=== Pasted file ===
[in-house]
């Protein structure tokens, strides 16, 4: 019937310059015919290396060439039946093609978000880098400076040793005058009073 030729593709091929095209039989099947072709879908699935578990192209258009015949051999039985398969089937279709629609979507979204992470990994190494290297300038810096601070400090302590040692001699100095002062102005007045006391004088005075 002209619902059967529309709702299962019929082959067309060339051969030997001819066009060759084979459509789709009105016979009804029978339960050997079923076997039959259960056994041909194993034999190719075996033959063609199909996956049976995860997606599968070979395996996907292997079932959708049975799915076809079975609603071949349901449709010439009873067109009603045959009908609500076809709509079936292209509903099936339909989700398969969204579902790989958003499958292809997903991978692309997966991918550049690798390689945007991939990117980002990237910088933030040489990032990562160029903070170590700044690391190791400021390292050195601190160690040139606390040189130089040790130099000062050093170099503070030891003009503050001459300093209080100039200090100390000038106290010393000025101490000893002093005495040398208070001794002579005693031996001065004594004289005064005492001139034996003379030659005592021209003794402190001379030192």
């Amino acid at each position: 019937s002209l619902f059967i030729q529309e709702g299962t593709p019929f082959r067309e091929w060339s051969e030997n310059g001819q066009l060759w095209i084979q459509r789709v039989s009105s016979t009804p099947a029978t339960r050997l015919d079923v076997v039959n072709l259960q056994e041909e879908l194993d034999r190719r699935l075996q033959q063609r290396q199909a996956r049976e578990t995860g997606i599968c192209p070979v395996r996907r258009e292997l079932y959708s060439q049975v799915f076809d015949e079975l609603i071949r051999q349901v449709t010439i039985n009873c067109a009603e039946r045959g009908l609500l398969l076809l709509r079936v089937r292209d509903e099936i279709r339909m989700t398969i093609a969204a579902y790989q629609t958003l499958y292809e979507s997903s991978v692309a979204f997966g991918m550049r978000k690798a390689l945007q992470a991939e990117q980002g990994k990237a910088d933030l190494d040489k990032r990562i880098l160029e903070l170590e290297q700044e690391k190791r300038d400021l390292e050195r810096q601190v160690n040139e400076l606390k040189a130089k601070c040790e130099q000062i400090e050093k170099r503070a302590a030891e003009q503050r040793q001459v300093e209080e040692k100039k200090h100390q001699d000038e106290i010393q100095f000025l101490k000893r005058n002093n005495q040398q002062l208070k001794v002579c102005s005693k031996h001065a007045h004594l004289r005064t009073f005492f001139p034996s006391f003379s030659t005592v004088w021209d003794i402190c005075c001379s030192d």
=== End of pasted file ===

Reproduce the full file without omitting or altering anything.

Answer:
[in-house]
């Protein structure tokens, strides 16, 4: 019937310059015919290396060439039946093609978000880098400076040793005058009073 030729593709091929095209039989099947072709879908699935578990192209258009015949051999039985398969089937279709629609979507979204992470990994190494290297300038810096601070400090302590040692001699100095002062102005007045006391004088005075 002209619902059967529309709702299962019929082959067309060339051969030997001819066009060759084979459509789709009105016979009804029978339960050997079923076997039959259960056994041909194993034999190719075996033959063609199909996956049976995860997606599968070979395996996907292997079932959708049975799915076809079975609603071949349901449709010439009873067109009603045959009908609500076809709509079936292209509903099936339909989700398969969204579902790989958003499958292809997903991978692309997966991918550049690798390689945007991939990117980002990237910088933030040489990032990562160029903070170590700044690391190791400021390292050195601190160690040139606390040189130089040790130099000062050093170099503070030891003009503050001459300093209080100039200090100390000038106290010393000025101490000893002093005495040398208070001794002579005693031996001065004594004289005064005492001139034996003379030659005592021209003794402190001379030192």
């Amino acid at each position: 019937s002209l619902f059967i030729q529309e709702g299962t593709p019929f082959r067309e091929w060339s051969e030997n310059g001819q066009l060759w095209i084979q459509r789709v039989s009105s016979t009804p099947a029978t339960r050997l015919d079923v076997v039959n072709l259960q056994e041909e879908l194993d034999r190719r699935l075996q033959q063609r290396q199909a996956r049976e578990t995860g997606i599968c192209p070979v395996r996907r258009e292997l079932y959708s060439q049975v799915f076809d015949e079975l609603i071949r051999q349901v449709t010439i039985n009873c067109a009603e039946r045959g009908l609500l398969l076809l709509r079936v089937r292209d509903e099936i279709r339909m989700t398969i093609a969204a579902y790989q629609t958003l499958y292809e979507s997903s991978v692309a979204f997966g991918m550049r978000k690798a390689l945007q992470a991939e990117q980002g990994k990237a910088d933030l190494d040489k990032r990562i880098l160029e903070l170590e290297q700044e690391k190791r300038d400021l390292e050195r810096q601190v160690n040139e400076l606390k040189a130089k601070c040790e130099q000062i400090e050093k170099r503070a302590a030891e003009q503050r040793q001459v300093e209080e040692k100039k200090h100390q001699d000038e106290i010393q100095f000025l101490k000893r005058n002093n005495q040398q002062l208070k001794v002579c102005s005693k031996h001065a007045h004594l004289r005064t009073f005492f001139p034996s006391f003379s030659t005592v004088w021209d003794i402190c005075c001379s030192d």